I swear that I am the planet’s A-Number-One Magnet for Jehovah’s Witnesses. They knock on my door within one week of my moving into a new house. They find me in the mall, in a crowd, pretending to be talking on my phone, only I’m holding my keys to my ear, and call me out while thrusting pamphlets into my hands. If I’m in the office on a weekend or late, *I* am the one to open the door for the seemingly lost little old ladies handing out Watchtowers.
It’s enough to make me never move or change jobs again.
See, I know from Jehovah’s Witnesses. I’ve read more Watchtowers than I’d like to admit. I was once married to a Jehovah’s Witness. There. You have it. Everything you need to stop reading. I may as well add that I was born in Ohio, wore a brown and grey plaid school uniform, had Farrah hair, and was married twice by the age of 24. Go on. Find a new home. I’ll just close up shop.
I’m a tolerant gal. I read up because I wanted to know what it was all about so that I could understand my husband and his family, and to a lesser degree, his friends. Most of his friends were lapsed or disfellowshipped, which means they didn’t want to play by all the rules. This usually meant that they didn’t want to save themselves for marriage, but once married, were cleared to come back to the fold.
After all, that’s what my wasband did. He was thrown out for sleeping with a girlfriend, and didn’t go back or appear interested in going back, until we were married. Hey, what’s the point? You’re now free to have sex and move about the cabin. That’s when I started hearing about a husband’s “Biblical right” to sex, which is a whole other bag of beans we don’t even want to locate, let along peek into.
Anywho, I had a foolproof way of getting out of conversations to those out Witnessing. I have a hard time just cutting people off, but I now pack a repertoire of hard and fast expressions to get people off my doorstep and down the walk.
If a JW comes by, I shake my head sadly, apologize, and explain that I have been disfellowshipped. Then, they can’t talk to you! Only an Elder can, and then only if you’re making your way back on hands and knees. Once, though, I got an extra-friendly fellow who wanted to coach me back into the fold. I said that I was too bitter and heartbroken and just not ready. *closes door firmly*
If a salesman or “Communications major” comes by, I tell them that I have just lost my job and that all purchases/donations are on hold. If they say, well, what about your husband? I pull my children closer, look at my feet, and say, I don’t have a husband. That usually gets them scooting.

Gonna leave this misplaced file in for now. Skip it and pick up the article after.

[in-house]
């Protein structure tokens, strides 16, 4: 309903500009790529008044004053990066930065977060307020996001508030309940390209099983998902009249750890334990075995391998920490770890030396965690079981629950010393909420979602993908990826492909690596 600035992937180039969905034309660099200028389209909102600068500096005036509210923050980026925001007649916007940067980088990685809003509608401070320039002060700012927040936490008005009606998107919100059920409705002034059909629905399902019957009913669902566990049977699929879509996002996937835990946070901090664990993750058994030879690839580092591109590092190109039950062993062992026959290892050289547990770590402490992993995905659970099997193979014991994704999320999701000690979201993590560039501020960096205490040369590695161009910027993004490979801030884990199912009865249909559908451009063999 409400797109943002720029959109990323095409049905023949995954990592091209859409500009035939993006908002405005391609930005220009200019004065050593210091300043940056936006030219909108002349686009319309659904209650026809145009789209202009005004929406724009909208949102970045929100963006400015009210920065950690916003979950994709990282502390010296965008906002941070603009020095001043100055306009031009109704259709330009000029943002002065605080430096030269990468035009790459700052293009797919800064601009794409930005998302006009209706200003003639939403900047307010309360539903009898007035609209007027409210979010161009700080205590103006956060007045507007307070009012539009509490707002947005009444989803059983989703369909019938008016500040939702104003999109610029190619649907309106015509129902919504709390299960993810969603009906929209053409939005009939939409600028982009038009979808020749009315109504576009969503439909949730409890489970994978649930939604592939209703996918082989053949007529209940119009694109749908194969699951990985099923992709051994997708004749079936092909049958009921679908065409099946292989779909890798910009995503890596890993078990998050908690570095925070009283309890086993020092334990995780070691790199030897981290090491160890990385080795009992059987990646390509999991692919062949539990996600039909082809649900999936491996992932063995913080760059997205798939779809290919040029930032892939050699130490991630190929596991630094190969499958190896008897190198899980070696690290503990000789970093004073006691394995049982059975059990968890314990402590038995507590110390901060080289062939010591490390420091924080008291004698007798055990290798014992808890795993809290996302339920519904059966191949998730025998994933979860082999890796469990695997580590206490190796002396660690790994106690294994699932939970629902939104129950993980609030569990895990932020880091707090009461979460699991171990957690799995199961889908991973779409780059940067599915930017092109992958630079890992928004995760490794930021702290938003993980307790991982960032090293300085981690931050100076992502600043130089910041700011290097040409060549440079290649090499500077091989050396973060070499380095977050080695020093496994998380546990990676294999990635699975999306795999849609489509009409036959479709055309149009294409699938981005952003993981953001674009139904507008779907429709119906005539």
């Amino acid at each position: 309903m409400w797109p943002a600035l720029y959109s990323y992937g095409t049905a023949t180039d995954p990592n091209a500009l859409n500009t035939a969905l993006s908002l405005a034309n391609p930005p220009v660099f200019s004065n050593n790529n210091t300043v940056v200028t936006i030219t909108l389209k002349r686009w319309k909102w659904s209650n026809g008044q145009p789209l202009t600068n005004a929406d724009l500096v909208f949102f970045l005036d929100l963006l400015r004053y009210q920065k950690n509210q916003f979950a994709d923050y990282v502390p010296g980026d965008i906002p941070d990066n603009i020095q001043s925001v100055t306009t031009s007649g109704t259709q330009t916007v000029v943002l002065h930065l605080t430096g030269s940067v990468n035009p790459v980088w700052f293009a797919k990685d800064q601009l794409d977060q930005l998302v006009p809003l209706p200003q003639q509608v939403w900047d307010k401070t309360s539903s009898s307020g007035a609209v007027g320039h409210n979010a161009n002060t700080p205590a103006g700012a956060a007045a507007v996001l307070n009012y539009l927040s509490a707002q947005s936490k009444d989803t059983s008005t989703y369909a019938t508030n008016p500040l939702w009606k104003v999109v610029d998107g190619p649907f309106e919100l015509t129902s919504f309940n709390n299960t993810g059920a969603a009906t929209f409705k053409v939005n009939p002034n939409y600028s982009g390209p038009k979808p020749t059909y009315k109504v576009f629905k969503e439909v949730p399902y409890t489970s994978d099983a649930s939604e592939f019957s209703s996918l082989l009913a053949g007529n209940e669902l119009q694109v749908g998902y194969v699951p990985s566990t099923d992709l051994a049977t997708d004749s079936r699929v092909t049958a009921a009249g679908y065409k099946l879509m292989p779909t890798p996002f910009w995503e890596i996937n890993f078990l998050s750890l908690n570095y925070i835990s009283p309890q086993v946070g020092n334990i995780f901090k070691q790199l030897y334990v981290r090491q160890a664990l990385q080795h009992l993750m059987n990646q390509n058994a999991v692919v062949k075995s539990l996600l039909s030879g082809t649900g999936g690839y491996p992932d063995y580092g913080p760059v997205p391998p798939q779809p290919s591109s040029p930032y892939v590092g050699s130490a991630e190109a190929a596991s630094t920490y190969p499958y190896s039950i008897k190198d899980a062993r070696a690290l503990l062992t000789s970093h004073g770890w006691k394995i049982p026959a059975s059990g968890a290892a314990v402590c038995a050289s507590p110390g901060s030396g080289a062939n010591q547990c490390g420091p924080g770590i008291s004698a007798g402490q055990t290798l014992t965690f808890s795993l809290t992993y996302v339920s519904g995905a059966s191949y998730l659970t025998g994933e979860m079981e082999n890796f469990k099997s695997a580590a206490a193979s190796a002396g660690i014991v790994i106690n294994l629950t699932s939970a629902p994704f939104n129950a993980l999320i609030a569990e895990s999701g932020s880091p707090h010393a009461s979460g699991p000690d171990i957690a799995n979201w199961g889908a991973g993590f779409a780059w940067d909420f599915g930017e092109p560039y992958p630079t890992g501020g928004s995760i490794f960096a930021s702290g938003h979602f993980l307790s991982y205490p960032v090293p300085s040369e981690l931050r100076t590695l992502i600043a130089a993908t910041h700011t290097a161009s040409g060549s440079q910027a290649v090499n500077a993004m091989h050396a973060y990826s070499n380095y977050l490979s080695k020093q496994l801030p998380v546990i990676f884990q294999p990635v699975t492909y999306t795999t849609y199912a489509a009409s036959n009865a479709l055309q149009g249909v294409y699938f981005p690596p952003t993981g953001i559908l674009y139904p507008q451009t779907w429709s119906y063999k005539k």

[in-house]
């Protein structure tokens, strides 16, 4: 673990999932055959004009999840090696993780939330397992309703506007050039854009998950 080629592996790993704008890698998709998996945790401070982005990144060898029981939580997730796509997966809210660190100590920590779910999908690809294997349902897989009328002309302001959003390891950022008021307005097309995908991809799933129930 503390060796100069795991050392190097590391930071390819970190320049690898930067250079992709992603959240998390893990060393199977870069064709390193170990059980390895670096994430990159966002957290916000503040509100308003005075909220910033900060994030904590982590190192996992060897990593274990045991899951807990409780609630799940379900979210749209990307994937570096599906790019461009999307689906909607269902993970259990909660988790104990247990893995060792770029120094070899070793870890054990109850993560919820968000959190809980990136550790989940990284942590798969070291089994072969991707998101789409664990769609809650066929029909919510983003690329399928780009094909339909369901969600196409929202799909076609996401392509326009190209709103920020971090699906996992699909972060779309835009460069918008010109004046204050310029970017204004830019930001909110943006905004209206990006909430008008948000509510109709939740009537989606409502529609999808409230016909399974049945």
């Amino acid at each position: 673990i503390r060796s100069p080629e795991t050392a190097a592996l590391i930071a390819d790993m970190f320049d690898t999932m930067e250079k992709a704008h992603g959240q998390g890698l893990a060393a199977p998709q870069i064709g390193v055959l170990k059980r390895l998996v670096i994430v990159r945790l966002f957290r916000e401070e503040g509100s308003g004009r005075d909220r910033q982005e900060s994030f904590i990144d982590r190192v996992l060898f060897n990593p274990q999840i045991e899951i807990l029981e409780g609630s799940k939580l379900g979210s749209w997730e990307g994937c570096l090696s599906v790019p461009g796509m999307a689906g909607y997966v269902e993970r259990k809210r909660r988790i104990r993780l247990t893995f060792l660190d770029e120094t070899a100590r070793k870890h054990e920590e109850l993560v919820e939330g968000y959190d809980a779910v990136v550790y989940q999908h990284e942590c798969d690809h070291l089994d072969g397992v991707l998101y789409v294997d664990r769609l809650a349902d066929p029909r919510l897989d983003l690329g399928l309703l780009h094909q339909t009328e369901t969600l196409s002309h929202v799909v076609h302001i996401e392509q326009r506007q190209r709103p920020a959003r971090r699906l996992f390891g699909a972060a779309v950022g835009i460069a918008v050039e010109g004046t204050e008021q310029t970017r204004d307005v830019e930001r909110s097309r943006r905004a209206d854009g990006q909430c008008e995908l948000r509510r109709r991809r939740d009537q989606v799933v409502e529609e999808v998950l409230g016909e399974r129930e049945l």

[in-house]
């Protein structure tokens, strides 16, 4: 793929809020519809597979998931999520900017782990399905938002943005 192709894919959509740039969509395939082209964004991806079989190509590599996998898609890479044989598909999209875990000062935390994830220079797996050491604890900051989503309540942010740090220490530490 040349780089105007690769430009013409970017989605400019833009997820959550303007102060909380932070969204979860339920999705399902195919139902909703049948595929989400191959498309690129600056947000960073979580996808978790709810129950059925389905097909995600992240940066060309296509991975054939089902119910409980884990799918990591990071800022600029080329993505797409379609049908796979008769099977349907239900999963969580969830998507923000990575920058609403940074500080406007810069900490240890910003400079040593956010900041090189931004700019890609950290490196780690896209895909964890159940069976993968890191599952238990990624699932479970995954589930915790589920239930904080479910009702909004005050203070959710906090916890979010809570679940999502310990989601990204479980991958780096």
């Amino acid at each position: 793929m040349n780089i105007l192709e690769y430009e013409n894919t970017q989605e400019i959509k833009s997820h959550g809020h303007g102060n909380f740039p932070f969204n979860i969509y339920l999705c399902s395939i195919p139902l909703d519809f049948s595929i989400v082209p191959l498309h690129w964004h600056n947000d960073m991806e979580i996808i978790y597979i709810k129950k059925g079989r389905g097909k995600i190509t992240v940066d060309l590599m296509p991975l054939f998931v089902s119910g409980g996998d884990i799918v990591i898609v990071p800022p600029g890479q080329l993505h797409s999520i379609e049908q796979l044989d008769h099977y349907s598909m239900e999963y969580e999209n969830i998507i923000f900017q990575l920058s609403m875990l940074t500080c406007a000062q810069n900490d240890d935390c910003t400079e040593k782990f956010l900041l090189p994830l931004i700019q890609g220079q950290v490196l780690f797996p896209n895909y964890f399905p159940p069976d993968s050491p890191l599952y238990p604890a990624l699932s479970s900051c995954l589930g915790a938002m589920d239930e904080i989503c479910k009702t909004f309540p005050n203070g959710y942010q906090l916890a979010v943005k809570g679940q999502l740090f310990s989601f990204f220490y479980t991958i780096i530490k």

It’s harder when people are soliciting donations or selling things for school. Occasionally, I’ll say that I’d already donated to my own child’s campaign (which is usually true, with three of them). If they persist with the but-you-are-still-fortunate-look-at-your-house bit, I’ll inform them that I work in philanthropic compliance and would need to see a copy of their tax determination letter stating that the organization they are soliciting for is a 501(c)(3) public charity, and that they are not a private foundation as described in IRC Section 509(a)(1). I feel a little bad about that one sometimes, especially if they look crestfallen. Then I explain that I make (or used to make) grants all day long for a living, and used the avenues available to me there. Not to mention that I consider the thirteen years I spent working in the non-profit sector something of a charitable donation.
Anyway, I was the only one in the office this week when the sweet little old ladies came by. They were very soft-spoken and did not ask to come in or engage in conversation. I just smiled, thanked them for the pamphlets, assured them that I would give them to the owners as soon as they arrived, and locked the door.
I haven’t looked at the titles yet, because I’m sure I’ll start reading everything. I’m pretty sure, however, that it’s not the one my ex-mother-in-law used to leave on her coffee table, entitled, “Should I Yoke Myself To An Unbeliever?”